FIGURE 2. Camp location on the south-west margin of the GrIS (A), with inserts showing the crude laboratory snowmelt experiment (B), the in-situ snow pack meltwater collection (C), as well as the flooded in-situ snow pack meltwater (D).
Surface Ablation Monitoring
Ablation was measured using 25 plastic ablation stakes, 20 of which on were on the corners of five quadrants located throughout the sampling area (each 5 × 5 m). Each stake was placed in a hole drilled through the snow and into underlying ice Measurements were taken every 1–3 days, from June 3 to 26.
Seven snow pits were dug using a pre-cleaned shovel in randomly selected locations upwind of camp. The snow cover was ∼30–40 cm deep and contained five distinct layers, identified by hardness and crystal type. There was typically a coarse, loosely packed, base layer of facetted ice crystals, similar to depth hoar, topped by a basal ice layer some 3–4 cm thick. Ice crystals in the basal layer rounded when liquid water was present. A hard, coarse, tightly packed snow layer was found above the basal ice layer, containing ∼2–3, thin (1–2 cm thick) ice layers interspersed throughout. Finally, the top of the snow pack consisted of a loose, coarse layer, topped by a freeze layer. Samples of each distinctive layer were collected and transferred into sterile Whirl-pak™ bags using a pre-cleaned scoop.
Meltwater sampling was conducted daily from June 1–13, with rapid surface melting commencing around June 3. The rolling topography of the underlying ice resulted in areas where liquid water and slush ponded at the base of the snow pack in topographic lows soon after the onset of rapid melting (Figure 2D). Ponded meltwater remained at the base of the pack until June 13th. By contrast, topographic high spots were characterized by wet basal snow layers only, and excess water drained away across the ice surface.
Three snow pits were dug at a randomly selected sampling area upwind of camp. In-situ snowmelt water was collected by inserting a 38 × 49 × 3 cm pre-cleaned plastic tray at a slight upward angle at the base of the snow pack and securing a pre-cleaned 30 ml high-density polyethylene plastic bottle (Nalgene™) in the basal ice below the tray (Figure 2C). Meltwater from the snow pack collected on the tray and drained into the bottle. Bottles were changed daily or when full, depending on the rate of melt. Unfortunately, due to the rolling ice topography, described above, the bases of two of the snow pits flooded (Figure 2D). Instead, the meltwater that pooled in these pits was collected daily by direct sampling of the in-situ meltwater into three, 30 ml pre-cleaned high-density polyethylene plastic bottle (Nalgene™) bottles.
Snowmelt Elution Experiments
A 10 × 10 × ∼30–40 cm section of snow containing all the layers of each experimental snow pack, described above, was collected on June 1st using a pre-cleaned shovel and transferred into a sterile Whirl-pak™ bag. The sampled snow section was then homogenized using the pre-cleaned shovel to break it apart, then shaken and inverted to mix the snow. The homogenized sections were taken immediately to the laboratory tent where 500 g of each sample was transferred into pre-cleaned funnels. The funnels were hung from a ring stand and a pre-cleaned 30 ml high-density polyethylene plastic bottle (Nalgene™) was placed underneath to collect the meltwater (Figure 2C). Bottles were replaced when full. Each bottle is referred to as a melt fraction in the text below.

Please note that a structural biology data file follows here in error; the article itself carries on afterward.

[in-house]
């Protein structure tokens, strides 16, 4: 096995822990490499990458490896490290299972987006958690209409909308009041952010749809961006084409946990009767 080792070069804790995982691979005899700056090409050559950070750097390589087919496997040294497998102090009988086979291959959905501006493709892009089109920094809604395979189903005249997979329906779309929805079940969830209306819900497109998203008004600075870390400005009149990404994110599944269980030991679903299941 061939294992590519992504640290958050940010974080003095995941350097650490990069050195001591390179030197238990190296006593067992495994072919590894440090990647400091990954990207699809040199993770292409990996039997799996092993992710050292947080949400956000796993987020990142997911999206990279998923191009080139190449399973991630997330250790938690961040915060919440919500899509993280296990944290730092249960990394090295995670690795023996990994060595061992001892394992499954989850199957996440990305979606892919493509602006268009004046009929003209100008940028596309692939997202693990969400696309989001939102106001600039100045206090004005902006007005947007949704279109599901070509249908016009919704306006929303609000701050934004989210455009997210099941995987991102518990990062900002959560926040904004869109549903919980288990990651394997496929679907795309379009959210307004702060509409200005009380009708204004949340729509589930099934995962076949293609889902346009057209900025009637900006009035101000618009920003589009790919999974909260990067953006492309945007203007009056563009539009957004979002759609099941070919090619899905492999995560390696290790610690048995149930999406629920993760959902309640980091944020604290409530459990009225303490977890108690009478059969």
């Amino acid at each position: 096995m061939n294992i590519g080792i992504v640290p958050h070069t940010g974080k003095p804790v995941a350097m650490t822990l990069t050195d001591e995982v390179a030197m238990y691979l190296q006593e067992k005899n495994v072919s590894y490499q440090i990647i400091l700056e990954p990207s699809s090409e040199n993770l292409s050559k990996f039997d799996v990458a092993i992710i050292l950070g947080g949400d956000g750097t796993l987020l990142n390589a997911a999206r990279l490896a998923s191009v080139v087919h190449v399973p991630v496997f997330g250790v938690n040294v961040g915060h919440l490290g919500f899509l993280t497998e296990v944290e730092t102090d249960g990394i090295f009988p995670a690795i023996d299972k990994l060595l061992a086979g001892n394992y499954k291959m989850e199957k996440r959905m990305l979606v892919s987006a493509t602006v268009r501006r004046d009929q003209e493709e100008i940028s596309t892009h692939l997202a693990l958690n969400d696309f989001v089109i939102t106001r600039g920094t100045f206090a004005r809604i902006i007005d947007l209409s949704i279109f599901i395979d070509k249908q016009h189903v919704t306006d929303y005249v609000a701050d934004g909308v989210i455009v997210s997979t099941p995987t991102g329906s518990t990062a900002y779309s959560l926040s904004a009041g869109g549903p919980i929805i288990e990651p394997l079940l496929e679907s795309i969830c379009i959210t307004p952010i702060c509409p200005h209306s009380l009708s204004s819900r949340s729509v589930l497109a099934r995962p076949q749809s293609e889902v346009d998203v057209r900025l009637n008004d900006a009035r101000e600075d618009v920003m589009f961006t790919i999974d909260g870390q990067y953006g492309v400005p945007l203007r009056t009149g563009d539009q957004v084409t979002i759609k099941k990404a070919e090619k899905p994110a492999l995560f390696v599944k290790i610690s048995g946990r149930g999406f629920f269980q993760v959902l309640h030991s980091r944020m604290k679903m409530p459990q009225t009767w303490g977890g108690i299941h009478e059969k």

Surface Ice Sampling
Samples of the surface ice (n = 19) at the snow-ice interface were also collected throughout the field season (June 2–17) at random locations upwind of camp. First, the snow pack above the ice surface was removed, then the top ∼2 cm of ice were sampled using a pre-cleaned ice saw and collected into a sterile Whirl-pak™ bag.
Ice Core Sampling
Seven ice cores were collected using a 1 m Kovacs Corer in randomly selected locations upwind of camp. Cores were laid out on tin foil where they were sectioned using a pre-cleaned hand saw. Distinct sections were determined by visible changes in ice structure and impurity loadings. A typical core contained ∼four to six distinct sections, denoted by changes in opacity, bubble content, cryoconite debris content and colour.
Sample Treatment and Analytical Methods
Samples of snow and ice were returned to the field laboratory tent and left to melt overnight. All samples were analysed for dissolved inorganic and organic nutrients and major ions. Samples were filtered through a 25 mm × 0.22 µm cellulose nitrate inline syringe filter (Whatman™) and stored in two x 1.5 ml PP Autosampler vials for major ion analysis and a pre-cleaned 30 ml high density polyethylene plastic bottle (Nalgene™) for nutrient analysis. The vials for major ion analysis were chilled to the ambient air temperature of ∼3°C, while the Nalgene™ bottles for nutrient analysis were frozen immediately to a temperature of −20°C using a Waeco 32 L Freezer. Samples were maintained at these temperatures during transport and in storage at the LowTex Laboratory at the University of Bristol. Nutrient samples were thawed immediately prior to analysis using a hot water bath set at a temperature of ∼40°C. Procedural blanks (n = 10) were collected during the course of the sampling season by processing deionized water in place of sample.